Climate change conjures desolate imagery—a parched earth starved of its once abundant natural beauty. That may still be the planet’s destiny; but the humans living on a CO2-heavy planet may look a lot different—many of them much larger, in fact.
Released earlier this month, a report by the U.S. Global Change Research Program suggests that changing CO2 levels directly related to climate change could significantly alter the structure of edible plants over the next century—a change that would make many key food sources higher in carbohydrates than protein. That juxtaposition of nutrients would require humans to consume more to meet current dietary needs—and that would likely lead to obesity, an issue already affecting hundreds of millions of people worldwide.
While obesity would increase primarily in western countries at rates even higher than we’re seeing currently (as high as 30 percent in some populations), this shift could be particularly troublesome in the developing world, too, where food insecurity is expected to increase with a warming planet.
“This direct effect of rising CO2 on the nutritional value of crops represents a potential threat to human health,” warns the report.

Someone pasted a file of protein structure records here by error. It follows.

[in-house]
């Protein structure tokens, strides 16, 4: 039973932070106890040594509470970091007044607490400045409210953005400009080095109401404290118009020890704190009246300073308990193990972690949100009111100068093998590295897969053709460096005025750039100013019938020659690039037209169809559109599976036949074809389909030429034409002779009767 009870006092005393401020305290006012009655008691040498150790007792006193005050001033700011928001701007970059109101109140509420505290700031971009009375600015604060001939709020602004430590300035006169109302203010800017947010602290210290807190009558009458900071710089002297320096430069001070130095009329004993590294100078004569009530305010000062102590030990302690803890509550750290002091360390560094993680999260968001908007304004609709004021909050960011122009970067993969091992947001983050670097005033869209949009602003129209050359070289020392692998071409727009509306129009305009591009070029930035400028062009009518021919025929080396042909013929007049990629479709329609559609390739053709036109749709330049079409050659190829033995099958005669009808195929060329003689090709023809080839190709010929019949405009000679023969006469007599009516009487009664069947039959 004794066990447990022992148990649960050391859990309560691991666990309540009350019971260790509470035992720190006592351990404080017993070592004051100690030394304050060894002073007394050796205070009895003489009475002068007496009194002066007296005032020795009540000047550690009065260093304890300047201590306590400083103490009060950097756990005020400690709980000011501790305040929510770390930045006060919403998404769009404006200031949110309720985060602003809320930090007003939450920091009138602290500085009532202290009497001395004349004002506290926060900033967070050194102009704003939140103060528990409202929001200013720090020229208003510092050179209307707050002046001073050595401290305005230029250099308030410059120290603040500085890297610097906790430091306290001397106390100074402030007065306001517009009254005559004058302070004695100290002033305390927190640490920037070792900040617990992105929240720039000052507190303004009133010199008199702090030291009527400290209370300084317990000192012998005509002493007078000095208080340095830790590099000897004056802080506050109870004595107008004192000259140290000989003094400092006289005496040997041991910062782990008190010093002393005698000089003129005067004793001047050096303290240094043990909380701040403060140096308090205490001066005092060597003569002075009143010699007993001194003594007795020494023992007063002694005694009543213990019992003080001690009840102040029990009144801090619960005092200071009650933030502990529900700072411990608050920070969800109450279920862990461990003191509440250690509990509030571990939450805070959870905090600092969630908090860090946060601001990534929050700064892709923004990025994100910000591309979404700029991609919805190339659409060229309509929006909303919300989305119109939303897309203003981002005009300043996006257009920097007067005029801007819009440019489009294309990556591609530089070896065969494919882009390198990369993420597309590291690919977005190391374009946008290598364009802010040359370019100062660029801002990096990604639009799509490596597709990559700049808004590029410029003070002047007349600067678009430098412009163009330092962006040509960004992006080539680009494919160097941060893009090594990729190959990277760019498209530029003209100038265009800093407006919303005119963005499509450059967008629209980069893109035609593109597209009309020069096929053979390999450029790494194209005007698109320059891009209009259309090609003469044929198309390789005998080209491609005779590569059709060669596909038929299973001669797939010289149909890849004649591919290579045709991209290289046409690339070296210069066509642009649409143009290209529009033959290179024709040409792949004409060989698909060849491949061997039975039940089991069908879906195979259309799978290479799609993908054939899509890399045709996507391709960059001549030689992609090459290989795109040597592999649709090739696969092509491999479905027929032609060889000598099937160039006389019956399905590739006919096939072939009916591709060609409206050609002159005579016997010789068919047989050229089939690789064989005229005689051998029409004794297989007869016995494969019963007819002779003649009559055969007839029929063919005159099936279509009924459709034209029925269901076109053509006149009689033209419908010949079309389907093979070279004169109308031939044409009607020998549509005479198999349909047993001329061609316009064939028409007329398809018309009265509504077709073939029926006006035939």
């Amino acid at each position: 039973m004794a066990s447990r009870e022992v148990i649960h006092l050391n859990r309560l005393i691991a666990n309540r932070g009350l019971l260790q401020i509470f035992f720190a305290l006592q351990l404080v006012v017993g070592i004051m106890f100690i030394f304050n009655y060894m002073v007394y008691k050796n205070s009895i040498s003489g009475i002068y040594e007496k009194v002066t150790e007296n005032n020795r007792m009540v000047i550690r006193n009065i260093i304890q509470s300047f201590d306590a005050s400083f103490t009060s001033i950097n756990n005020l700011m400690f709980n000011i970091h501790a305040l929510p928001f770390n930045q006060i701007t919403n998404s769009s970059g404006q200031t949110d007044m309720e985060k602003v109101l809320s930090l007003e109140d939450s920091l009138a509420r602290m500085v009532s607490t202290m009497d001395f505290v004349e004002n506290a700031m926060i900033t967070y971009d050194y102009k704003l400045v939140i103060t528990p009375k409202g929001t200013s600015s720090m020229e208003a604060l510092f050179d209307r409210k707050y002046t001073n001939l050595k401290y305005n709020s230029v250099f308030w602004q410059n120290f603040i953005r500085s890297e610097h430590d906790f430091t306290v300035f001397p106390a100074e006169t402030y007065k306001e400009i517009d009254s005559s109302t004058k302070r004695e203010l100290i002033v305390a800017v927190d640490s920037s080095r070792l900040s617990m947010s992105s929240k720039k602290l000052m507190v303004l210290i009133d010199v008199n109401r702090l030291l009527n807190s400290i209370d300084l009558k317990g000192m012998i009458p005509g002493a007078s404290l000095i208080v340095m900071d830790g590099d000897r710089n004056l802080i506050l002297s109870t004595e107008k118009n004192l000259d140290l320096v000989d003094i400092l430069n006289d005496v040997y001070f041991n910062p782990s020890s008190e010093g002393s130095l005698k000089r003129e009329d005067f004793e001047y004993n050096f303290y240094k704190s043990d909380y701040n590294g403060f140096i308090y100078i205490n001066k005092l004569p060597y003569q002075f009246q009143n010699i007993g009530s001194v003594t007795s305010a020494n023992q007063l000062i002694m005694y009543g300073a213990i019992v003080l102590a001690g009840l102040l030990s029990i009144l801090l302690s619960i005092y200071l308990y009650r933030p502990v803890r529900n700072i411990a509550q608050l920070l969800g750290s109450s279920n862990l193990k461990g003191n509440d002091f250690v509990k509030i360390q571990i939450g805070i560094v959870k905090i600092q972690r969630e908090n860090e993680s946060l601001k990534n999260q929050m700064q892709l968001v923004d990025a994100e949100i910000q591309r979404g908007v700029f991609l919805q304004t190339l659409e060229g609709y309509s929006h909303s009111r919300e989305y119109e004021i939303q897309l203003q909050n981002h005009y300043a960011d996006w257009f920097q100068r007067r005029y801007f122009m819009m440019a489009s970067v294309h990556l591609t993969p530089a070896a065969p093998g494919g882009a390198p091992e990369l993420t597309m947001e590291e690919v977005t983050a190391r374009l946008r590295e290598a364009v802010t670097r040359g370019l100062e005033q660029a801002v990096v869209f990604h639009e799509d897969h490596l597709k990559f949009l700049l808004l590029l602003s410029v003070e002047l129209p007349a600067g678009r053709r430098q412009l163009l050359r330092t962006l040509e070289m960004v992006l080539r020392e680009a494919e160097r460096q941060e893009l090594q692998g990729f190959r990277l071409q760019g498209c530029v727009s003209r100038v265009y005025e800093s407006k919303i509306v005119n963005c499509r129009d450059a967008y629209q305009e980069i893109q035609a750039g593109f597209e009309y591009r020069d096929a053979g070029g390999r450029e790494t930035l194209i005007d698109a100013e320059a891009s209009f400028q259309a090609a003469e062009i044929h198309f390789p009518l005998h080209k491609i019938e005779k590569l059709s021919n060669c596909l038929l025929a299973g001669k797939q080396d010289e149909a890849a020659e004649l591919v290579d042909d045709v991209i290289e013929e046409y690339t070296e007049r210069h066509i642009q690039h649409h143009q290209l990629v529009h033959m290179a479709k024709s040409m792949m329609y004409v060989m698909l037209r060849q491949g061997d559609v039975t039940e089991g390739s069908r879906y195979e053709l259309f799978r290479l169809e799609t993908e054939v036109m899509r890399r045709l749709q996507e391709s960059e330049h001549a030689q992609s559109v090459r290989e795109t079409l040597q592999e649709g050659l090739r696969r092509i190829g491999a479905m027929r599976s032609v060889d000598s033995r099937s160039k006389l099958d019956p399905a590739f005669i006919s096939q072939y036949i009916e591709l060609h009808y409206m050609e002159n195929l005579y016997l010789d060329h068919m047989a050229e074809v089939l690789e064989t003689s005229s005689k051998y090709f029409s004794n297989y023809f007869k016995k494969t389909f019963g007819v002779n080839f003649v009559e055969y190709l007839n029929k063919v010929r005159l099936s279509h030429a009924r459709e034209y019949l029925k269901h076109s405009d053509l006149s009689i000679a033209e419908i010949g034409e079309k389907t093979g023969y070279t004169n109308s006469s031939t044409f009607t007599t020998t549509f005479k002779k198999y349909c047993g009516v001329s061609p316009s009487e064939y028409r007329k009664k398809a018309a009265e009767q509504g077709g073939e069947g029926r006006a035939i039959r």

Food grown on a warmer planet would also be less abundant in key nutrients including zinc, iron, copper, and calcium, which could decrease by as much as 10 percent in most plants, leading to “hidden hunger” epidemics, the report noted.
“The consequences of the micronutrient insufficiency may not be immediately visible or easily observed.”
Food borne illnesses such as salmonella, E.coli, and norovirus would also become more prevalent, thriving in warmer climates.
"With increasing temperatures, the vulnerability of food due to multiplication of pathogens, it’s likely to increase," Dr. William Schaffner, an infectious disease expert at Vanderbilt University told ABC. "[Pathogens] replicate, or multiply, better at warmer temperatures."
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